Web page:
cided to petition the Legislature to provide for
tho election of mine inspectors by the people.
Other changes are also demanded.
A. O. Fording, assignee of ex-Sheriff E. D.
Walker, of Youngstown. O., has sued Lawrence
Washington, a well-known Cleveland gambler,
for SL275, alleged to have been lost by Walker
at cards to Washington within the last two
A sure brought by George H. Reider against
the Pennuylvania Railroad for damages, almost
19 years ago. was disposed of in court yester
day at Lancaster. The jury was out 17 hours,
and rendered a verdict In favor of the plaintiff
for $92 09.
Mr. A. M. Carline, of Braddock, will be a
candidate before the Department Encamp
ment at Erie for re-election as representative
to the National Encampment of tbe G. A. R.
Mr. Carline has been representative the two
A fatal accident occurred yesterday morn
ing at Hallock's crossing, on the Cleveland and
When You Need
An Alterative Medicine, don't forget
that everything depends on the kind
used. Ask for Ayor's Sarsaparilla and
take no other. For over forty years this
preparation has had the endorsement of
leading physicians and druggists, and
it has achieved a success unparalleled
in the history of proprietary medicines.
"For a rash, from "which I had suf
fered some months, my father, an M. D.,
recommended Ayer's Sarsaparilla. It
effected a cure. I am still taking this
medicine, as I find it to be a most pow
erful blood-purifier." J. E. Cocke,
"C. H. Hut, Druggist, Evansville,
Ind., writes : " I have been selling
Ayer's Sarsaparilla for many years. It
maintains its popularity, while many
other preparations, formerly as well
known, have long been forgotten."
"I have always recommended Ayer's
Sarsaparilla as superior to any other
preparation for purifying the blood."
O. B. Kuykendall, M. D., Pomeroy.W.T.
Dr. J. C. Ayer & Co., Lowell, Massi
Price $1 ; six bottlet, $5. Worth $5 a bottle.
Pittsburg Railroad. Philip Schroder, a team
ster, was crossing 'the track with a load of coal
when an extra train ran Into the team, killing
him and tbe horse. ,
Joust G allaqhee has brought suit against
Miss Amelia Mnncen, principal of the Perch
ment schools, near Turtle Creek, for applying
the rod too severely on his 10-year-old boy.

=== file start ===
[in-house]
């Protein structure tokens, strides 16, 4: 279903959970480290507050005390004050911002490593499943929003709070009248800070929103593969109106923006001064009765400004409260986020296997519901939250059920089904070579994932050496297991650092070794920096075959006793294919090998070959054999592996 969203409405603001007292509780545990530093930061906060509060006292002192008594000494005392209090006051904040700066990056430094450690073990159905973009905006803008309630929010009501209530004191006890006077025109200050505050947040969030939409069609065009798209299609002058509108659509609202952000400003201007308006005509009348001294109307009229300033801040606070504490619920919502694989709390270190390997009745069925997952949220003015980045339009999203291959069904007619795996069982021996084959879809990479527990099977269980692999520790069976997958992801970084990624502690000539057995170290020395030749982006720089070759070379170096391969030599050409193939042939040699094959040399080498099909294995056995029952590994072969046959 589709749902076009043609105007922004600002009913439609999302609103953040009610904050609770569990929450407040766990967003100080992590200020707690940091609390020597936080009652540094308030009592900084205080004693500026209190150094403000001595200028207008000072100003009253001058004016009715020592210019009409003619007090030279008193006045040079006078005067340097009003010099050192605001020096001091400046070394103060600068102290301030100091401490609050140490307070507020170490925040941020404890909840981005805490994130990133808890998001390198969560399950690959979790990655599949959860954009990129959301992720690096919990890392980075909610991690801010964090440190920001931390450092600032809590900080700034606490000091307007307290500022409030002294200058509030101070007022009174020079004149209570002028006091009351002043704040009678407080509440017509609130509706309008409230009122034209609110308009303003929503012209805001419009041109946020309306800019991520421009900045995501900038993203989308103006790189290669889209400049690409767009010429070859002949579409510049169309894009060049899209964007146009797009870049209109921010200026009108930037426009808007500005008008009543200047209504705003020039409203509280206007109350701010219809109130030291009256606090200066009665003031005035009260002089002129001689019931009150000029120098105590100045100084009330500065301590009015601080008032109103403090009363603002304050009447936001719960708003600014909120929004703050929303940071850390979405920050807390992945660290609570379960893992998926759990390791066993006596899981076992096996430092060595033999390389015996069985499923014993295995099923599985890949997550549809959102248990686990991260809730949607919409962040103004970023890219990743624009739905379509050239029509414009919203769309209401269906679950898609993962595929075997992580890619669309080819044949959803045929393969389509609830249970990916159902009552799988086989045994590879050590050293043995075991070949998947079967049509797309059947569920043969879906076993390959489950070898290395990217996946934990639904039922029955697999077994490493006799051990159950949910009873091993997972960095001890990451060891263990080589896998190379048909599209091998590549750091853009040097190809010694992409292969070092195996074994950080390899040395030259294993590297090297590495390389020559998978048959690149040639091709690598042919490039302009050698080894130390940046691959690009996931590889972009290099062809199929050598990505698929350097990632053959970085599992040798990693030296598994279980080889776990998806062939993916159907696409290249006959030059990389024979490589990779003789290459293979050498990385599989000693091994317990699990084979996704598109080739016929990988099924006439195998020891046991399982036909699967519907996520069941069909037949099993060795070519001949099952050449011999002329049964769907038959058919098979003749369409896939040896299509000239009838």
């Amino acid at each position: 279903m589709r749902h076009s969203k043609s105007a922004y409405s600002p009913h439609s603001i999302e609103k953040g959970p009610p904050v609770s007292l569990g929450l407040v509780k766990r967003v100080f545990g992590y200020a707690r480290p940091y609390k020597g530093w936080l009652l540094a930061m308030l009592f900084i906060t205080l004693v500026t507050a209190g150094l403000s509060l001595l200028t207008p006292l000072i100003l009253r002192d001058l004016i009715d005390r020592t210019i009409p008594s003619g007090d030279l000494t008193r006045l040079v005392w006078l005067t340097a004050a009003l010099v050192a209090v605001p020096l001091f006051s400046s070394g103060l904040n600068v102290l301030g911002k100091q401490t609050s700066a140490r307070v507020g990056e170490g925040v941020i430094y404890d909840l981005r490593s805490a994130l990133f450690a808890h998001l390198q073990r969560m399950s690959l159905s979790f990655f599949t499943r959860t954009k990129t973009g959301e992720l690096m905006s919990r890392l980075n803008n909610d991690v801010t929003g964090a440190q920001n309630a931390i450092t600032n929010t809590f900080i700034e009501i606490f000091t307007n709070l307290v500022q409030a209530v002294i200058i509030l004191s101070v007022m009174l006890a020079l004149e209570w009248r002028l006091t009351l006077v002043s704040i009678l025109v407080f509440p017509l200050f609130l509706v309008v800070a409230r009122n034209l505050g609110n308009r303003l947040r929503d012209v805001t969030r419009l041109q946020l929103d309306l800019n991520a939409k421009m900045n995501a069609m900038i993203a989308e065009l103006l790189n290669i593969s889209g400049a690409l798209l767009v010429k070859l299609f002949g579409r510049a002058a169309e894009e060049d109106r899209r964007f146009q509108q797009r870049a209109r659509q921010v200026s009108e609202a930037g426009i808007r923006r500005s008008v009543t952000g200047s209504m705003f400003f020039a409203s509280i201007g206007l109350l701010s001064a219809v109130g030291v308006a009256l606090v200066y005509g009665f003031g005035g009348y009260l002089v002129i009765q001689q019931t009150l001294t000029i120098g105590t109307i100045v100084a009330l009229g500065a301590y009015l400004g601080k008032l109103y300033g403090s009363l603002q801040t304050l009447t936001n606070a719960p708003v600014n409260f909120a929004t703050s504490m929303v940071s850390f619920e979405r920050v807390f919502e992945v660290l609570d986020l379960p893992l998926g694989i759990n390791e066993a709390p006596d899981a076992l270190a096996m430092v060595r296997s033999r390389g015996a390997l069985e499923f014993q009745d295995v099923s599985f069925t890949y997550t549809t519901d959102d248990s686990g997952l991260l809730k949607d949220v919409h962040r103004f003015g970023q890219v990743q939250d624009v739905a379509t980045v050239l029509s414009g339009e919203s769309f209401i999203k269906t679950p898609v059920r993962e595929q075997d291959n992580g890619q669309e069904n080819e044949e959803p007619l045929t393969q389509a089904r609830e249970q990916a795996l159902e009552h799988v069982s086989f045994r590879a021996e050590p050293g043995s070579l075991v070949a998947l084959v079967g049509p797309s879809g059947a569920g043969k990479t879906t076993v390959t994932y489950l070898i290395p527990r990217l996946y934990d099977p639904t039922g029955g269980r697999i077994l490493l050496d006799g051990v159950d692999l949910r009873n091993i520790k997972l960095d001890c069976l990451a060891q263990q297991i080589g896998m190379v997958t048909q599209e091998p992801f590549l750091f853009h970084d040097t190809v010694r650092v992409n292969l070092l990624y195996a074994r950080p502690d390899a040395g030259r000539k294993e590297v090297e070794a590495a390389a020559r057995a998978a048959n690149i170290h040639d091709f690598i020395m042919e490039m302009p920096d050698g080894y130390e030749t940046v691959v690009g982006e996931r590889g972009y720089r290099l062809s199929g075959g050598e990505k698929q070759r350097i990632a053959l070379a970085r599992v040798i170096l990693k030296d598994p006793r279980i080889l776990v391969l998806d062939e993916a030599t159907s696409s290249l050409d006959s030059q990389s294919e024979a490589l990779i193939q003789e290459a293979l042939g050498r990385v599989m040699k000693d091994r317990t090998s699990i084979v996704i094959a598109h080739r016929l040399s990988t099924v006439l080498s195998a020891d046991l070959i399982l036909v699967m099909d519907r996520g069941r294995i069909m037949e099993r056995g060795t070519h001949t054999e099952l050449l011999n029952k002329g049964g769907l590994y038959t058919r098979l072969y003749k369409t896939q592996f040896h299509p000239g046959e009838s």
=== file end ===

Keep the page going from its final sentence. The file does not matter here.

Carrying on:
After a hearing before 'Squire Holtzman, or
Braddock, she was discharged.
The Bepublican patrons of the postoffice at
McComb, O., held an election yesterday to
choose a Postmaster to be recommended for
appointment as soon as the Harrison adminis
tration begins opeiations. Four candidates
were in the field. Scott W. Preble received a
plurality of 101 votes.
The verdict of the Indiana county jury in
the case of the Kittanning Bridge Company
versns Armstrong county, has been returned.
It is 343,576 instead of the 133,500, which the
appraisers found, or the 848,000 'asked by the
Bridge Company. By this verdict the stock
holders will lose about SS per share.
The lumber firm of C. B. Burt & Co., at
Wtlliamsport, has suspended. The total lia
bilities are not yet known, bnt are understood
to be considerably over 8100,000. The assets
are not expected to pay over 40 cents on tbe
dollar. The failure is largely due to the sus
pension of Philadelphia lumber concerns.
The Town Council of Uniontown will ask for
an injunction restraining the Unlontown Water
Company from using the water from their coal
spring reservoir, if it is found that the water
has been turned into the city mains. The water
is claimed to be contaminated by filth whiclj
drains into the water courses abovr'jthe reser
Rev. T. Griffith will be formally installed
pastor of the First Baptist Church of Braddock
on the evening of February 7. Among tho
ministers who will be present are Rev. Messrs.
Gross, Woodbnrn Cramer and Kin. The in
stallation address will be made bv Rev. Gross,